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Egypt 0-1 Uruguay: Jose Gimenez’s late header covers up the cracks as Mohamed Salah’s absence is felt

It was a game of waiting. Everybody waited, at first, for Mohamed Salah. And when he didn’t show up, neither in the starting line-up nor in any of the three substitutions, everybody waited for a Uruguay goal that increasingly came to see inevitable. Nothing much had happened for 80 minutes, but then Edinson Cavani forced a fine save from Mohamed El Shenawy and hit the post with a free-kick before, at last, the Egyptian resistance was broken by Jose Gimenez’s header from a right-wing corner.

Despite Hector Cuper’s bullish words on Thursday, Salah did not start, although his emergence for the warm-up, and a shot of his face on the big screen midway through the first half, were greeted with huge cheers. He has, after all, scored 33 international goals – one more than the rest of the Egypt squad put together. When Ramadan Sobhy came on with eight minutes remaining, though, it was confirmed that Salah would be not be involved.

The logic, perhaps, was there was no sense risking him in what is likely to be the hardest game in the group when his influence may be more valuable against Russia and Saudi Arabia (although that sort of reasoning perhaps took a blow with the hosts’ 5-0 win in the opening game and the realisation that Russia may be rather better than anticipated and Saudi Arabia rather worse).
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For all the talk of a new-style Uruguay, of the harvesting of an orchard planted by Oscar Taberez when he returned to the job in 2006, no side featuring Diego Godin, Gimenez and Martin Caceres is ever going to be compromising. Rodrigo Bentancur and Matias Vecino may represent a more progressive school of central midfielder, and Guillermo Varela is not as care-worn and cynical as Maxi Pereira at right-back, but this is still essentially a functional Uruguay. The quote attributed to Che Guevara that adorns the wall of Tabarez’s house, after all, reads “one must toughen oneself without ever losing tenderness”: hardness is the virtue; humanity merely a restraint.
   
Whether that really necessitates a string of long balls is another matter. Perhaps there was a sense of anxiety but there was a distinct sense that they were playing into the hands of a well-drilled and physically imposing Egypt defence. Some mitigation was perhaps offered by a pitch that looked dry, so the ball tended to stick in the surface.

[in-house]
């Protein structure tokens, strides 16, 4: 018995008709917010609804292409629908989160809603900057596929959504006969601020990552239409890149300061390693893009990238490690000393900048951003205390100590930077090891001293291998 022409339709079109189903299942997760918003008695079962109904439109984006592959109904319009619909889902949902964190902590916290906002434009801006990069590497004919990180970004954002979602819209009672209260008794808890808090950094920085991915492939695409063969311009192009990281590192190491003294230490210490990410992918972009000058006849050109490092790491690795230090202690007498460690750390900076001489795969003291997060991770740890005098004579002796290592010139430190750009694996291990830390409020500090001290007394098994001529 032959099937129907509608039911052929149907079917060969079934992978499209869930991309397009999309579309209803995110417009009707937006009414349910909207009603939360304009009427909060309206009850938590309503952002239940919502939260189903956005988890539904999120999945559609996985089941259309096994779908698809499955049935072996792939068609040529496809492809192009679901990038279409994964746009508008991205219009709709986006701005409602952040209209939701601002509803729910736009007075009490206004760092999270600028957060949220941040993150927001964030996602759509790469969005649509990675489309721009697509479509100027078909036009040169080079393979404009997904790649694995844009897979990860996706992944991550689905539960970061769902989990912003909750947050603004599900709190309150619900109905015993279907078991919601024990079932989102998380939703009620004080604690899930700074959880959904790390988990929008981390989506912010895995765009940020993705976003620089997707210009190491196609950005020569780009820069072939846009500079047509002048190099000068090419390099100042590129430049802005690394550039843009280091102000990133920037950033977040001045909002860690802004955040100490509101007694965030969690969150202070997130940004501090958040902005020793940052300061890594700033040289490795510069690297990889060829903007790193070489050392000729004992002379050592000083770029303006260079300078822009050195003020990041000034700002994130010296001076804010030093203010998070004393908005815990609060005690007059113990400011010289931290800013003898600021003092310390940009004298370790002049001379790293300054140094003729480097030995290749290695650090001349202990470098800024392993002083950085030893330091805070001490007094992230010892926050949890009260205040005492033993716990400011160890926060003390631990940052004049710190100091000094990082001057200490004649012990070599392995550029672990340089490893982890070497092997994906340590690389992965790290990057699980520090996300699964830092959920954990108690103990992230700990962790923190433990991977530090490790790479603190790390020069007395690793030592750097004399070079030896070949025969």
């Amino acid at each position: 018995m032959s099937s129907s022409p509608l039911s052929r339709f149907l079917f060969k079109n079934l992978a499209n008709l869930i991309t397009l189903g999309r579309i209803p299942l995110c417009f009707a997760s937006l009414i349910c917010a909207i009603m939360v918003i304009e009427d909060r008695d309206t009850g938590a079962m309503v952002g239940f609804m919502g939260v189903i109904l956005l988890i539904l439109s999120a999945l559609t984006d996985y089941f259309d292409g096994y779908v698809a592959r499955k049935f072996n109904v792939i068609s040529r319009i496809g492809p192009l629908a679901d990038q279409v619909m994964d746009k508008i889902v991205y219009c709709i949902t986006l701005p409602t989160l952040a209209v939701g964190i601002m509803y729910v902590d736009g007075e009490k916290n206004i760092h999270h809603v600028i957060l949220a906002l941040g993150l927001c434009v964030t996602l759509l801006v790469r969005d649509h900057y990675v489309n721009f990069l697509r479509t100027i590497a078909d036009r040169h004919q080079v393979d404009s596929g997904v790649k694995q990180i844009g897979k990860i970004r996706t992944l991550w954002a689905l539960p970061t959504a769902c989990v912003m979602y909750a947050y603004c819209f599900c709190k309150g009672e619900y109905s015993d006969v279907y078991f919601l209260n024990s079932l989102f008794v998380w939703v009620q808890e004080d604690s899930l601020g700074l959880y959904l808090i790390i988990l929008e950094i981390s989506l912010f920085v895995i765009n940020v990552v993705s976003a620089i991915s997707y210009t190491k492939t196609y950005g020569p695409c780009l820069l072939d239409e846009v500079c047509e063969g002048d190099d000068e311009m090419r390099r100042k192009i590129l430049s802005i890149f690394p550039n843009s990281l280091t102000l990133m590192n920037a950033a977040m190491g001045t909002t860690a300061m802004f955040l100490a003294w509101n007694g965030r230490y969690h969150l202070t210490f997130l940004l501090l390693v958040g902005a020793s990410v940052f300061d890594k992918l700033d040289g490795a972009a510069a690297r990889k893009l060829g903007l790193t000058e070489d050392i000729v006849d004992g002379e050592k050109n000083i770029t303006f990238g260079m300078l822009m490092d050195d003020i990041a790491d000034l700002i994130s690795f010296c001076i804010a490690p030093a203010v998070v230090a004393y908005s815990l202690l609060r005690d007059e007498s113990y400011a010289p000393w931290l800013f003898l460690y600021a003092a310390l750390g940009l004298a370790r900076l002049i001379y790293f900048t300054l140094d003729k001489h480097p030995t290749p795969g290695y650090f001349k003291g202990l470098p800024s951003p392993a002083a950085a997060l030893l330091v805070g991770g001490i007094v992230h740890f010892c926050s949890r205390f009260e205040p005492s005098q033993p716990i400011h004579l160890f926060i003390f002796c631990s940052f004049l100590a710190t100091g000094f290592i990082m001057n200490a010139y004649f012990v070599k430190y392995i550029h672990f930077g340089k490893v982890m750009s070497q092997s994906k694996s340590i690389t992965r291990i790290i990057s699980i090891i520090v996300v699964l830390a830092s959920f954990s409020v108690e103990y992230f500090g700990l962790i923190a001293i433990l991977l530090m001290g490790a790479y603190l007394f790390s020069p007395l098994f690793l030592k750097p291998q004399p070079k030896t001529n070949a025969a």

When a chance did drop to Luis Suarez from a corner after 24 minutes, he inexplicably scuffed his shot into the side-netting from six yards. Then, laid in by a finely-weighted ball from Cavani in the first minute of the second half, Suarez was denied by the right boot of the advancing Mohamed El Shenawy. There was a third chance too, 17 minutes from time, but Suarez’s control deserted him enough for El Shenawy to smother at his feet.





Without their attacking star, Egypt defended deep, played with an understandable caution and wasted time almost from the off, through a combination of feigned injury and a series of goal-kicks given the sort of protracted consideration Terry Griffiths used to give to extricating himself from a particularly fiendish snooker. No player in history has ever had such a low pain threshold as Egypt’s 45-year-old reserve goalkeeper, Essam El Hadary, a veteran of their three Cup of Nations triumphs of the last 2000s, and El Shenawy seems to have been an eager pupil.

Perhaps, though, you can’t kid a kidder. Uruguay have been masters of spoiling over the years and perhaps they knew that Egypt would tire.

The ratcheting up of pressure in those final minutes was clear and it brought them their first win in their opening game at a World Cup since 1970.

Tabarez slowly, the stick his Guillan-Barre syndrome forces him to use clasped in hand, pushed himself up from the bench, barely a flicker of emotion on his face. Job done.
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